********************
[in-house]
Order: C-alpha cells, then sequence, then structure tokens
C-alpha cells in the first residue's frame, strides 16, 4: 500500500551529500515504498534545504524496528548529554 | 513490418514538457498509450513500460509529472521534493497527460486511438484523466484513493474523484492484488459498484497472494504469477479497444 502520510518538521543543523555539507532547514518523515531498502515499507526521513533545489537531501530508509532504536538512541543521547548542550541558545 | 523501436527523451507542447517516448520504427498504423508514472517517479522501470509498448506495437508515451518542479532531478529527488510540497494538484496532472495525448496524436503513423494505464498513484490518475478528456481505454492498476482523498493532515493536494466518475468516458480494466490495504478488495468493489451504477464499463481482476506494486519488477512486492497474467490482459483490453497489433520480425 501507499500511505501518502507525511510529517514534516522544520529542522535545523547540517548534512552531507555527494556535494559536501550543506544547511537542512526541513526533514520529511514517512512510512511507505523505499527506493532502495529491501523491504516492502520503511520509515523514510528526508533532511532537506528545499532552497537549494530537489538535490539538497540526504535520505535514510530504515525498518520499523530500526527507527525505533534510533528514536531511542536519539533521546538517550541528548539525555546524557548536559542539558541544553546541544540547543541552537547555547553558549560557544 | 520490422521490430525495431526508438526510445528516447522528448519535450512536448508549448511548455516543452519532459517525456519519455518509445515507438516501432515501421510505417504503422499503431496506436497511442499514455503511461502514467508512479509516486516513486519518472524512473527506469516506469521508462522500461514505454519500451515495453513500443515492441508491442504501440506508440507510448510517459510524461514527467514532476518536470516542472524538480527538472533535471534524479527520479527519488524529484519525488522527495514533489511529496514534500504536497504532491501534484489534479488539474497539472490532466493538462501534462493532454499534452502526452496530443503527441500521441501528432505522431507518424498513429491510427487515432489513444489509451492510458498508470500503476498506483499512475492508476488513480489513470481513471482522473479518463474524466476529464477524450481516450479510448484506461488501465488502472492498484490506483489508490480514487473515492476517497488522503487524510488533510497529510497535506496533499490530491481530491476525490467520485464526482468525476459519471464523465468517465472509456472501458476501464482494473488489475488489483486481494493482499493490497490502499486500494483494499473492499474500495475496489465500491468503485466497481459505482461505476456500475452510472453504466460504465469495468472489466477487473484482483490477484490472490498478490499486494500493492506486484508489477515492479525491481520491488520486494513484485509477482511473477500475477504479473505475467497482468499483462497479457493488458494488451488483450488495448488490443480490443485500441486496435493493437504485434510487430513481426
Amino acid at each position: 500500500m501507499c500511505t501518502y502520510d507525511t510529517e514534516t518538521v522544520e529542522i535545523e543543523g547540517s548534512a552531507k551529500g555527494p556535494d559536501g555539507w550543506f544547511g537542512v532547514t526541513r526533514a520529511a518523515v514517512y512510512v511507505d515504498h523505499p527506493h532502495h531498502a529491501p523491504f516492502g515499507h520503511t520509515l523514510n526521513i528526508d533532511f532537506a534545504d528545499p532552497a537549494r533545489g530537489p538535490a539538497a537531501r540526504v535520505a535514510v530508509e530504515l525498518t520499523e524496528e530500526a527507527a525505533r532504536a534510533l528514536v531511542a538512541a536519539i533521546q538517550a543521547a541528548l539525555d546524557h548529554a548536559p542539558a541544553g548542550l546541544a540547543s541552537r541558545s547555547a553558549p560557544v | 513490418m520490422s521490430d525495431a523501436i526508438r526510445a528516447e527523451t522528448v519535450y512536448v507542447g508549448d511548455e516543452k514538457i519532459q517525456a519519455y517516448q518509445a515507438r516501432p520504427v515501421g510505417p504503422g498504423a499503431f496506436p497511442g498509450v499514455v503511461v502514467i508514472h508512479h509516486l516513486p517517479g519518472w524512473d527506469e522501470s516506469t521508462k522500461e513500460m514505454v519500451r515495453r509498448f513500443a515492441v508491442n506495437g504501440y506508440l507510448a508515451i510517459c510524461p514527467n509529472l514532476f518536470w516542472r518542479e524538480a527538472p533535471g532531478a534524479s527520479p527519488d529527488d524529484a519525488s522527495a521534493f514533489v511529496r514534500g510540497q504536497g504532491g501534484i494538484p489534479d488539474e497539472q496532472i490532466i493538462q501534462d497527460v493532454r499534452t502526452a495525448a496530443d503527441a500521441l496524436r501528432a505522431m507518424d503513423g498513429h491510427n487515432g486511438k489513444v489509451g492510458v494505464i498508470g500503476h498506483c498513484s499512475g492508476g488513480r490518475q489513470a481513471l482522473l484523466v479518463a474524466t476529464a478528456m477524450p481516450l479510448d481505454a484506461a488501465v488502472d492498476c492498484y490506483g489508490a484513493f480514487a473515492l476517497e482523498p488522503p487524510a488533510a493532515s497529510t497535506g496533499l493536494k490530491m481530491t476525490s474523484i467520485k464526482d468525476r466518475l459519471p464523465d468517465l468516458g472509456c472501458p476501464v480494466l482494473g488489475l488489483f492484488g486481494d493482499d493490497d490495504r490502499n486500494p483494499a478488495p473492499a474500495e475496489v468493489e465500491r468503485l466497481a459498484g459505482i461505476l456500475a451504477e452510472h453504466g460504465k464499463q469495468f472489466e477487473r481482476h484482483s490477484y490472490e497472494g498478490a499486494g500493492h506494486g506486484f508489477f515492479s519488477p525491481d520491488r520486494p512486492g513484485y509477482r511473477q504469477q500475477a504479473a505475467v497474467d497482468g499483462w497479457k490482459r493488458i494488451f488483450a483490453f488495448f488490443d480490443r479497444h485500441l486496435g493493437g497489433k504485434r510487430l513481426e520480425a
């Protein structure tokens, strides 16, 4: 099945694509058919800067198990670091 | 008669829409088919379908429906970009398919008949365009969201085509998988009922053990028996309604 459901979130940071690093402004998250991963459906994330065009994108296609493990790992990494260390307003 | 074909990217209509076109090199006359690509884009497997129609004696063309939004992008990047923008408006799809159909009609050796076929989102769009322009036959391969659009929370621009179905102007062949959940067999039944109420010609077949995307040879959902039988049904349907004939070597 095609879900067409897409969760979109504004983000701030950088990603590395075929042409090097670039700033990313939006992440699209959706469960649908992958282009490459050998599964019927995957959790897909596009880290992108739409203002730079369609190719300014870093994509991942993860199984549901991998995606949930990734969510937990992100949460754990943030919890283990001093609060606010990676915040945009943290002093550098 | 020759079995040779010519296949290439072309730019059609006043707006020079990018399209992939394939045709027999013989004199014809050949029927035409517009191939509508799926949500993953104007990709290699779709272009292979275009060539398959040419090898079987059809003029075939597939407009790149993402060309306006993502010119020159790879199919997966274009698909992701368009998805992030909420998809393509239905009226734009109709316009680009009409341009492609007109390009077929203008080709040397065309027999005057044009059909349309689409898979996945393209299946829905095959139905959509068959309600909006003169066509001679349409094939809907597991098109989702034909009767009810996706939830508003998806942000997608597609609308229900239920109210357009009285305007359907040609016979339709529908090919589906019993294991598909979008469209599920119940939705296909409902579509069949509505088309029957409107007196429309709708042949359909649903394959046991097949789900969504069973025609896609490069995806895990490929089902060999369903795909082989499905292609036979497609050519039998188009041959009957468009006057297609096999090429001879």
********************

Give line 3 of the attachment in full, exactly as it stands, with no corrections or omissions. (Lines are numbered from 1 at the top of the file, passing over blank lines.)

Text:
C-alpha cells in the first residue's frame, strides 16, 4: 500500500551529500515504498534545504524496528548529554 | 513490418514538457498509450513500460509529472521534493497527460486511438484523466484513493474523484492484488459498484497472494504469477479497444 502520510518538521543543523555539507532547514518523515531498502515499507526521513533545489537531501530508509532504536538512541543521547548542550541558545 | 523501436527523451507542447517516448520504427498504423508514472517517479522501470509498448506495437508515451518542479532531478529527488510540497494538484496532472495525448496524436503513423494505464498513484490518475478528456481505454492498476482523498493532515493536494466518475468516458480494466490495504478488495468493489451504477464499463481482476506494486519488477512486492497474467490482459483490453497489433520480425 501507499500511505501518502507525511510529517514534516522544520529542522535545523547540517548534512552531507555527494556535494559536501550543506544547511537542512526541513526533514520529511514517512512510512511507505523505499527506493532502495529491501523491504516492502520503511520509515523514510528526508533532511532537506528545499532552497537549494530537489538535490539538497540526504535520505535514510530504515525498518520499523530500526527507527525505533534510533528514536531511542536519539533521546538517550541528548539525555546524557548536559542539558541544553546541544540547543541552537547555547553558549560557544 | 520490422521490430525495431526508438526510445528516447522528448519535450512536448508549448511548455516543452519532459517525456519519455518509445515507438516501432515501421510505417504503422499503431496506436497511442499514455503511461502514467508512479509516486516513486519518472524512473527506469516506469521508462522500461514505454519500451515495453513500443515492441508491442504501440506508440507510448510517459510524461514527467514532476518536470516542472524538480527538472533535471534524479527520479527519488524529484519525488522527495514533489511529496514534500504536497504532491501534484489534479488539474497539472490532466493538462501534462493532454499534452502526452496530443503527441500521441501528432505522431507518424498513429491510427487515432489513444489509451492510458498508470500503476498506483499512475492508476488513480489513470481513471482522473479518463474524466476529464477524450481516450479510448484506461488501465488502472492498484490506483489508490480514487473515492476517497488522503487524510488533510497529510497535506496533499490530491481530491476525490467520485464526482468525476459519471464523465468517465472509456472501458476501464482494473488489475488489483486481494493482499493490497490502499486500494483494499473492499474500495475496489465500491468503485466497481459505482461505476456500475452510472453504466460504465469495468472489466477487473484482483490477484490472490498478490499486494500493492506486484508489477515492479525491481520491488520486494513484485509477482511473477500475477504479473505475467497482468499483462497479457493488458494488451488483450488495448488490443480490443485500441486496435493493437504485434510487430513481426